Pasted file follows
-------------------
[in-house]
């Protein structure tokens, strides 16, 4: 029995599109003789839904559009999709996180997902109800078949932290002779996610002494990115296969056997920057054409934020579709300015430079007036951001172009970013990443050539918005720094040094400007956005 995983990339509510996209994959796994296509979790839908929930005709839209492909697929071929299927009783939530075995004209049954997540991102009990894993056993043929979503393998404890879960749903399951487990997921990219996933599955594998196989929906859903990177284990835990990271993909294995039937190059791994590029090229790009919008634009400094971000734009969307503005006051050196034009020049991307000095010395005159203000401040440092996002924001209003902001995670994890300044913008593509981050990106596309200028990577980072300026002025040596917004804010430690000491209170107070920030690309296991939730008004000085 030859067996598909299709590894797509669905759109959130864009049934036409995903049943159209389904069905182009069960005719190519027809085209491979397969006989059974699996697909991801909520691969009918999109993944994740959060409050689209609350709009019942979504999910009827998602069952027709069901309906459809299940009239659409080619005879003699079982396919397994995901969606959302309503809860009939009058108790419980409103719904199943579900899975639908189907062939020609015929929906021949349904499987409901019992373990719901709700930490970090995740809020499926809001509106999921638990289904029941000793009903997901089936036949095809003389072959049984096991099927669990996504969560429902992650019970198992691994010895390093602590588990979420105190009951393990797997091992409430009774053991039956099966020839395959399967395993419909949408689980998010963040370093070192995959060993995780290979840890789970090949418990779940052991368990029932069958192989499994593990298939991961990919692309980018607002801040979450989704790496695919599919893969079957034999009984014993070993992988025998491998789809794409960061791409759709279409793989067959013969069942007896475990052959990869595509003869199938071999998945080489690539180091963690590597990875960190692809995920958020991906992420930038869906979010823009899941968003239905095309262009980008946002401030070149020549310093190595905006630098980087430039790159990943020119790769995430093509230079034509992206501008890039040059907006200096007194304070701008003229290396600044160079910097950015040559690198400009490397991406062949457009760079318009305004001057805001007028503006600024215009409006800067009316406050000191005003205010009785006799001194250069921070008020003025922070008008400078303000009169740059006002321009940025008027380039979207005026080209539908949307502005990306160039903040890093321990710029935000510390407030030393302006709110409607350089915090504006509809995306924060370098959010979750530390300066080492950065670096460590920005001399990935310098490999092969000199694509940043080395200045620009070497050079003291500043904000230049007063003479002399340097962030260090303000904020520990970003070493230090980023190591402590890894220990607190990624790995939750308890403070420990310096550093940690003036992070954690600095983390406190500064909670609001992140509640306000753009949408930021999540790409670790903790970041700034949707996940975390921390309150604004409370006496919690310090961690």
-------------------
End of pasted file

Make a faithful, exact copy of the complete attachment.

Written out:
[in-house]
């Protein structure tokens, strides 16, 4: 029995599109003789839904559009999709996180997902109800078949932290002779996610002494990115296969056997920057054409934020579709300015430079007036951001172009970013990443050539918005720094040094400007956005 995983990339509510996209994959796994296509979790839908929930005709839209492909697929071929299927009783939530075995004209049954997540991102009990894993056993043929979503393998404890879960749903399951487990997921990219996933599955594998196989929906859903990177284990835990990271993909294995039937190059791994590029090229790009919008634009400094971000734009969307503005006051050196034009020049991307000095010395005159203000401040440092996002924001209003902001995670994890300044913008593509981050990106596309200028990577980072300026002025040596917004804010430690000491209170107070920030690309296991939730008004000085 030859067996598909299709590894797509669905759109959130864009049934036409995903049943159209389904069905182009069960005719190519027809085209491979397969006989059974699996697909991801909520691969009918999109993944994740959060409050689209609350709009019942979504999910009827998602069952027709069901309906459809299940009239659409080619005879003699079982396919397994995901969606959302309503809860009939009058108790419980409103719904199943579900899975639908189907062939020609015929929906021949349904499987409901019992373990719901709700930490970090995740809020499926809001509106999921638990289904029941000793009903997901089936036949095809003389072959049984096991099927669990996504969560429902992650019970198992691994010895390093602590588990979420105190009951393990797997091992409430009774053991039956099966020839395959399967395993419909949408689980998010963040370093070192995959060993995780290979840890789970090949418990779940052991368990029932069958192989499994593990298939991961990919692309980018607002801040979450989704790496695919599919893969079957034999009984014993070993992988025998491998789809794409960061791409759709279409793989067959013969069942007896475990052959990869595509003869199938071999998945080489690539180091963690590597990875960190692809995920958020991906992420930038869906979010823009899941968003239905095309262009980008946002401030070149020549310093190595905006630098980087430039790159990943020119790769995430093509230079034509992206501008890039040059907006200096007194304070701008003229290396600044160079910097950015040559690198400009490397991406062949457009760079318009305004001057805001007028503006600024215009409006800067009316406050000191005003205010009785006799001194250069921070008020003025922070008008400078303000009169740059006002321009940025008027380039979207005026080209539908949307502005990306160039903040890093321990710029935000510390407030030393302006709110409607350089915090504006509809995306924060370098959010979750530390300066080492950065670096460590920005001399990935310098490999092969000199694509940043080395200045620009070497050079003291500043904000230049007063003479002399340097962030260090303000904020520990970003070493230090980023190591402590890894220990607190990624790995939750308890403070420990310096550093940690003036992070954690600095983390406190500064909670609001992140509640306000753009949408930021999540790409670790903790970041700034949707996940975390921390309150604004409370006496919690310090961690």